En­cour­ag­ing Women to En­ter the Cana­dian Trucking In­dus­try

TO EN­TER THE CANA­DIAN TRUCKING IN­DUS­TRY

Road Today - - Contents - RT

Shel­ley Uvanille-hesch wants to see more women work­ing in the trucking in­dus­try, but she knows it won’t hap­pen with­out those who are al­ready there lend­ing a hand.

That’s why in 2014 she founded the Women’s Trucking Fed­er­a­tion of Canada, which re­cruits and men­tors women in a pro­fes­sion that is over­whelm­ingly male. The group es­ti­mates that only 3 per­cent of Cana­dian truck driv­ers are women.

The fed­er­a­tion has about 50 mem­bers, in­clud­ing men, and a hand­ful of cor­po­rate spon­sors, in­clud­ing the High­way Western Star deal­er­ship in On­tario. The group in­cludes pro­fes­sion­als who hold non­driv­ing jobs in the trucking in­dus­try, such as dis­patch­ers, man­agers and parts tech­ni­cians.

“We re­ally want to en­cour­age more women into the in­dus­try. It’s a good job and there is a def­i­nite need for more truck­ers,” she said. “It’s a man’s world, but it’s com­ing around.”

Uvanille-hesch worked her way up to the cab of a big truck with­out the ben­e­fit of an or­ga­ni­za­tion like Women’s Trucking Fed­er­a­tion. The daugh­ter of a truck driver, she knew from a young age she wanted to drive as well: “I al­ways had the bug, but I wanted to be home with my kids.”

She com­pen­sated by driv­ing a school bus; once her chil­dren were grown, she grad­u­ated to a mo­tor coach, then a straight truck, and has been driv­ing a Class 8 truck for 17 years. For the past 13 years, she’s driven for Sharp Trans­porta­tion, a phar­ma­ceu­ti­cals car­rier based in Cam­bridge, Ont., that serves Canada and most of the United States. Her

reg­u­lar runs in­clude Ge­or­gia, Florida, Texas and Cal­i­for­nia.

As a se­nior driver at Sharp, Uvanille-hesch drives a 2016 Western Star 5700XE she’s named “Destiny Star.”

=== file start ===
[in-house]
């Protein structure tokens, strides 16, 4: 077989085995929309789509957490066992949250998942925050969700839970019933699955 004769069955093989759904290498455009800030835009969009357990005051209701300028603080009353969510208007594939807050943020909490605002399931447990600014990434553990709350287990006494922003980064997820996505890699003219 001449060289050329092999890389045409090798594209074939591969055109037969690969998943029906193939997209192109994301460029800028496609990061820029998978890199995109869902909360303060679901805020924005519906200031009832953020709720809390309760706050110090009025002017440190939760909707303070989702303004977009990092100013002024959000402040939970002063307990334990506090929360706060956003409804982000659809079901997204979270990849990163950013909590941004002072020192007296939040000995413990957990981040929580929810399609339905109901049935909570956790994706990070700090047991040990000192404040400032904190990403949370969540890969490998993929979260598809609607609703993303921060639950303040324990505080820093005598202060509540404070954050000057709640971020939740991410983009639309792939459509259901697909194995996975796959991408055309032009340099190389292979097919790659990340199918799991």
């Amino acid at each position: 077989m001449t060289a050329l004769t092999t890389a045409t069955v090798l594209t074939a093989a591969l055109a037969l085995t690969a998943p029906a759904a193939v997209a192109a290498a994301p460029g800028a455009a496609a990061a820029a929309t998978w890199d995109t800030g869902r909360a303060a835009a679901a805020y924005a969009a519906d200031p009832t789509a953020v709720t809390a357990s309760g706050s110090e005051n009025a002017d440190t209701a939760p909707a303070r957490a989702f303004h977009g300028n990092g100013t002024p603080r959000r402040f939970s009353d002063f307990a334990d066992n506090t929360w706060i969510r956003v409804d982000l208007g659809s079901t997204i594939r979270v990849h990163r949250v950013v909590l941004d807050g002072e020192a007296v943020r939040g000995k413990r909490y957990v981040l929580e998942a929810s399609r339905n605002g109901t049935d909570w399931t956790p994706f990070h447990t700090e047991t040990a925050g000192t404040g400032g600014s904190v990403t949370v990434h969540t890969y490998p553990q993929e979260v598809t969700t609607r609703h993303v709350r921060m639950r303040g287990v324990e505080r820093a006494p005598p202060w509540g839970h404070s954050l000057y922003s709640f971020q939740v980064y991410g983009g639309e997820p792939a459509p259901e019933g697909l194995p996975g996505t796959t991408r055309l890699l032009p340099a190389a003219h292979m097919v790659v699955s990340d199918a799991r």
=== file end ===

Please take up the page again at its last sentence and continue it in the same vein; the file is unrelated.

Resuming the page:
“I love it. There is so much room and it’s a smooth ride,” she said. “I’m only 4’ 11”, but I can see over the hood and I can ac­tu­ally see out of the hood mir­rors into my blind spots.”

A solo driver for a long time, she now teams with her hus­band, Chris, who earned his CDL so he could join her on the road.

She also praised Detroit™ Vir­tual Tech­ni­cian™, which comes stan­dard on the 5700XE. The in­te­grated re­mote di­ag­nos­tic sys­tem records crit­i­cal ve­hi­cle per­for­mance data im­me­di­ately be­fore, dur­ing and af­ter

a fault oc­curs. Within min­utes, Vir­tual Tech­ni­cian gives driv­ers and fleets a pre­lim­i­nary di­ag­no­sis, rec­om­men­da­tions and, if needed, di­rec­tions to nearby ser­vice lo­ca­tions with the avail­able parts.

She also likes the at­ten­tion the Western Star at­tracts: “It doesn’t mat­ter where we go, peo­ple are al­ways tak­ing pic­tures of my ride and ask­ing ques­tions about her, even when I’m fu­el­ing. Quite of­ten, I pop the hood so they can look at the en­gine.”

She’s put 191,000 miles on “Destiny Star” in her first year, and she ap­pre­ci­ates it more than ever.

“It’s my first Western Star, but I wouldn’t want to drive any­thing else,” she said.

When her hus­band is be­hind the wheel, Uvanille-hesch stays busy with the Women’s Trucking Fed­er­a­tion, which is ac­tive on a num­ber of fronts, from men­tor­ing women in driv­ing school and host­ing ca­reer events at high schools to giv­ing in­ter­views to pol­ish the pub­lic im­age of truck­ers. The fed­er­a­tion also is in­volved in a num­ber of char­i­ta­ble causes and ap­pears at in­dus­try events to gain vis­i­bil­ity and re­cruit women driv­ers. Shel­ley will also be a key­note speaker at the ‘Smart Trucker’ sem­i­nar be­ing held on Septem­ber 12th at the Casablanca Win­ery Inn lo­cated in Grimsby. Women truck­ers can do a lot to en­cour­age newer driv­ers by men­tor­ing them and be­com­ing fleet and school train­ers, she said: “They’ll get a wealth of knowl­edge from all an­gles.”

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